Will heat be an issue?
Many desktop DIMM modules already have heat spreaders and Dell says this will be a likely scenario for laptop RAM as well in the near future especially for CAMM. Current speeds like on our Precision 7670 don’t require a heat spreader, but this may change on future models when faster CAMM modules become available.
How do you upgrade CAMM modules on a laptop?
SODIMM modules are secured to the PCB via clamps on either end while CAMM modules are secured by six Philips screws. The pins of the CAMM module make contact with the gray interconnect between the PCB and CAMM as shown by the images below.
Dell says there will only be one CAMM module connection per motherboard whereas laptops utilizing SODIMM can have up to four. This will pose a challenge to end-user upgrades as the original CAMM module would have to be removed completely when upgrading. For example, a laptop with two SODIMM slots and one 8 GB RAM module can be upgraded to 16 GB by simply adding a second 8 GB module. On a CAMM laptop, however, the original 8 GB CAMM module must be replaced completely with a 16 GB CAMM module.
How much will CAMM modules cost?
Newer technologies almost always have higher initial costs than the previous standard they are replacing. M.2 PCIe SSDs, for example, were much more expensive than 2.5-inch SATA SSDs at launch before prices evened out. With that said, Dell says CAMM modules at this point in time cost $1 more per GB to produce than standard SODIMM modules.
Will there be a CAMM to SODIMM adapter?
Dell plans to make available CAMM to SODIMM adapters at least initially for Precision users who aren't yet ready to make the jump to CAMM. Of course, the adapters would suffer the same performance limits as SODIMM.
Our opinion on CAMM
CAMM directly addresses three major shortcomings of SODIMM: the thick profile, large PCB footprint, and limited performance. However, it also introduces three notable shortcomings of its own: different physical sizes to be aware of when upgrading, generally larger L x W dimensions when compared to a single SODIMM module, and costlier upgrades as there is only one CAMM module per laptop.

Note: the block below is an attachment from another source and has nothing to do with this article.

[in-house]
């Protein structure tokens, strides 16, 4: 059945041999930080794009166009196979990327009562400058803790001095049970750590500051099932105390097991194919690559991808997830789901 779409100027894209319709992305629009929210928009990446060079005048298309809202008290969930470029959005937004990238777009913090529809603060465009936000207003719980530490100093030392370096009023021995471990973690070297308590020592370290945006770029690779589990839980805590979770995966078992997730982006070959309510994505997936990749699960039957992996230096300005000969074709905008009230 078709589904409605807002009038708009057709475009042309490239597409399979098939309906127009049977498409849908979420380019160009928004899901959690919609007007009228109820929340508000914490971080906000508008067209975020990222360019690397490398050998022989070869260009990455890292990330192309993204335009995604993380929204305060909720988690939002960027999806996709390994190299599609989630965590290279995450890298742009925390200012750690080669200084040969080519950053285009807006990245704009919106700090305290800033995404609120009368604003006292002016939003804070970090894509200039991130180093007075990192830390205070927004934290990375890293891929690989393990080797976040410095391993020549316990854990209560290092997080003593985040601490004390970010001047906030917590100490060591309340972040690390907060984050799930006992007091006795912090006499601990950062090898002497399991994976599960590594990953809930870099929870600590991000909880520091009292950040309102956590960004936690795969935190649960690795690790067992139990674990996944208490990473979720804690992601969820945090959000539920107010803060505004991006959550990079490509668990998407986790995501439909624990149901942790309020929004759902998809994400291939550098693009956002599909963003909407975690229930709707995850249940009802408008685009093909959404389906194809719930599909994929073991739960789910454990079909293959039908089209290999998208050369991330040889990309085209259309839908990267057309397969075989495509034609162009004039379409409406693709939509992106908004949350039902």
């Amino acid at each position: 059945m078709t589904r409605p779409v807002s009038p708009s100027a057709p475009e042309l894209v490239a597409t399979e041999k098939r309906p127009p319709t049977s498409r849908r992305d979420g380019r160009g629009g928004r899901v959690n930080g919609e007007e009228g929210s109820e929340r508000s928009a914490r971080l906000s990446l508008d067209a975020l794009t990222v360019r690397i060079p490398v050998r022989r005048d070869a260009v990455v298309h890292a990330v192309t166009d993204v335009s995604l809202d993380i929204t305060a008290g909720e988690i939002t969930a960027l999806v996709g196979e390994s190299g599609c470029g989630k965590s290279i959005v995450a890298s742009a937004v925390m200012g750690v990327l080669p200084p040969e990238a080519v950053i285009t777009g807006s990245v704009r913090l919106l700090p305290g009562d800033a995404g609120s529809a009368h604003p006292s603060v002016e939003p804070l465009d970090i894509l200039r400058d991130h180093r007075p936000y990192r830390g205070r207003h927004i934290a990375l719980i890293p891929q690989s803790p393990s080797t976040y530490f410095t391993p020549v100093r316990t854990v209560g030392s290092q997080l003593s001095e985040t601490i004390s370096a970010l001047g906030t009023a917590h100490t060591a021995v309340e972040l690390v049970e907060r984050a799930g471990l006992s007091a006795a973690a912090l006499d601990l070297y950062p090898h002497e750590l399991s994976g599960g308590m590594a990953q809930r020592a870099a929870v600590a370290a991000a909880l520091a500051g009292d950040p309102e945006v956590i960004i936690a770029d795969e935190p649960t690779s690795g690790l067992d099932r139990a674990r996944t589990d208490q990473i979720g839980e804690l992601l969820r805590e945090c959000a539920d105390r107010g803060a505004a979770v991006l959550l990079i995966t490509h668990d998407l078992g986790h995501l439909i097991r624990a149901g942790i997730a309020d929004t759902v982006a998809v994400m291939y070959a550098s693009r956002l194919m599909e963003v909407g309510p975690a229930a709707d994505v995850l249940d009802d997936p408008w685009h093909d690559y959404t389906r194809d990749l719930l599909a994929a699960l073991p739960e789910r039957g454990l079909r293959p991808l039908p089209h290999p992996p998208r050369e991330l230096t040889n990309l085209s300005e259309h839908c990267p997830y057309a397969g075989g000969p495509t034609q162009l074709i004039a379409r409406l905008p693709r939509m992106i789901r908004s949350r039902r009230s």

CAMM becomes less enticing for cheaper laptops where RAM performance doesn’t matter as much. In this scenario, the laptop maker may decide that SODIMM would be good enough for the target audience especially since it is still cheaper to produce. If CAMM were to proliferate, it will most likely occupy the upper midrange to high-end laptop market while leaving the budget range to SODIMM or even soldered LPDDR.
The future of CAMM will depend on whether or not JEDEC and other OEMs decide to stadardize the technology. If so, then CAMM can become as ubiquitous as M.2 SSDs and Dell would profit from its CAMM patents. If not, then there’s a chance that the technology will be swept under the rug much like the Dell DGFF. Dell has at least one member in the JEDEC standards committee, however, plus the backing of Intel for the continuing development of CAMM. It’s looking good for them so far, but it’ll likely be a few years before anything comes to fruition. Until then, Dell will continue to deploy CAMM on a select few of its own laptops like the current Precision 7670 to prove its benefits.